FRIDAY, Nov. 19 (HealthDay News) -- With alcohol-related deaths and injuries rising on U.S. college campuses, college officials are trying various ways to stem the tide of heavy drinking. One effort that targeted off-campus boozing shows some promise, researchers say.
A program at a group of public universities in California cut the level of heavy drinking at private parties and other locations by 6 percent, researchers report in the December issue of the American Journal of Preventive Medicine.
The so-called Safer California Universities study included measures such as stricter enforcement of local nuisance ordinances, police-run decoy operations, driving-under-the-influence checkpoints, and use of campus and local media to spread the word about the crackdown. It's one of the first studies of college drinking that focuses on the environment rather than on prevention aimed at individuals, the researchers said.
"The goal was to reduce the number of big parties, which are more likely to involve heavy drinking," said lead author Robert F. Saltz, senior research scientist at the Prevention Research Center, Pacific Institute for Research and Evaluation in Berkeley, Calif.
"There's this mythology about college drinking that nothing works, and that if you do try to increase enforcement, students will just find some way around it," Saltz added. "But now we have direct evidence that these kinds of interventions can have a fairly significant impact."
Eight campuses of the University of California and six campuses in the California State University system were involved in the study. Half the schools were randomly assigned to the Safer program, which took effect the fall semesters of 2005 and 2006. Student surveys were completed by undergrads in four fall semesters (2003 through 2006), and researchers analyzed samples of 1,000 to 2,000 students per campus per year.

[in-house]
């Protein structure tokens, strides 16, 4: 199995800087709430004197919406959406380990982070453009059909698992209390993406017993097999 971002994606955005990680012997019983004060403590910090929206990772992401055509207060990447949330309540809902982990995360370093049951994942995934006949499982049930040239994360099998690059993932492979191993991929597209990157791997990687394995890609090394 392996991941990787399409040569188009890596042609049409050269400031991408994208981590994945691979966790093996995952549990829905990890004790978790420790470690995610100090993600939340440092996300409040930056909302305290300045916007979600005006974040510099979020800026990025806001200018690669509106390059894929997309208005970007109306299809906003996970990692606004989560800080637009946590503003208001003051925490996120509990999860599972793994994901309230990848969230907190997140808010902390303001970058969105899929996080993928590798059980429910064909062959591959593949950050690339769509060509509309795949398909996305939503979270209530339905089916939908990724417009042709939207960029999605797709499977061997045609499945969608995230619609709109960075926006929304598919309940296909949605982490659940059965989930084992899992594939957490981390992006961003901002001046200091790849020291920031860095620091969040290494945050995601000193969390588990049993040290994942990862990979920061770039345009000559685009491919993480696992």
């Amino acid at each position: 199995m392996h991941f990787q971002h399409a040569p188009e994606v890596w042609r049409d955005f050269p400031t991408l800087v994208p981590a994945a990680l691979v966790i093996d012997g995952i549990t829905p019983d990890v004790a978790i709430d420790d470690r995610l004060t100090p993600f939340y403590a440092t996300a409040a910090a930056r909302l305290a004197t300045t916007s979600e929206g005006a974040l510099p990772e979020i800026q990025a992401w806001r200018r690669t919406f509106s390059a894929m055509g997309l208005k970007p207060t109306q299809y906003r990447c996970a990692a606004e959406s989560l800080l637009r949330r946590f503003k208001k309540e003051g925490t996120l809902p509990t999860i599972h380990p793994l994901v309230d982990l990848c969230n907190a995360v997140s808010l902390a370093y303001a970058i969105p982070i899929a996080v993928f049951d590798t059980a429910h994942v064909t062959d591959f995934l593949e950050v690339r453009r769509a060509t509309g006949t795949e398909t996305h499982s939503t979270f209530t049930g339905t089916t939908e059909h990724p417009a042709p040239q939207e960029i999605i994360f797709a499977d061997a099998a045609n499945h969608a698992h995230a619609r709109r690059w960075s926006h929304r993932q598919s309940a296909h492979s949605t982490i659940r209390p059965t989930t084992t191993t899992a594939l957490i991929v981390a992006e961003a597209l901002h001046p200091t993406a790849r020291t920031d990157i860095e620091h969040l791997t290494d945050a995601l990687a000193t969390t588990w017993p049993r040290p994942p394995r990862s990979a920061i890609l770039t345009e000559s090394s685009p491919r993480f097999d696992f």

The surveys asked about their drinking habits -- where the students drank, if they had gotten drunk, and if they had engaged in binge drinking, which means having four or more consecutive drinks in a row for women, and five or more drinks for men, in the previous two weeks.
The students were also asked about drinking at six specific settings, including college events, such as football games, and parties at apartments, fraternity/sorority houses and bars.
Previous studies have shown that nearly half of U.S. students at four-year colleges binge drink regularly. Excessive drinking by undergrads causes more than 1,800 deaths each year, 590,000 unintentional injuries, close to 700,000 assaults and more than 97,000 sexual assaults, according to background information in the study.
The researchers found that students from Safer universities were 9 percent less likely to have consumed alcohol to intoxication at the last off-campus party they attended, and 15 percent less likely to have done so at bars/restaurants. It also appeared that less drinking occurred at fraternities and sororities. These reductions were considered the equivalent of 6,000 fewer incidents of drunkenness at off-campus parties, and 4,000 fewer at bars and restaurants during the fall semester at each school, compared with schools that didn't implement the measures.
"A big concern has been that adding controls over one location will just drive the students to drink in other riskier places, like public parks, but I was really gratified to see that this didn't happen," said Saltz.
One college administrator praised the findings. "This study is exciting to me," said Shirley Haberman, director of GatorWell Health Promotion Services at the University of Florida, in Gainesville. "Having a rigorous, research study on environmental strategies should prove very beneficial for administrators and practitioners on college campuses."
To learn more about alcohol abuse, see the Nemours Foundation.
SOURCES: Robert F. Saltz, Ph.D., senior research scientist, Prevention Research Center, Pacific Institute for Research and Evaluation, Berkeley, Calif.; Shirley Haberman, Ph.D., director, GatorWell Health Promotion Services, University of Florida, Gainesville, Fla.; December 2010, American Journal of Preventive Medicine
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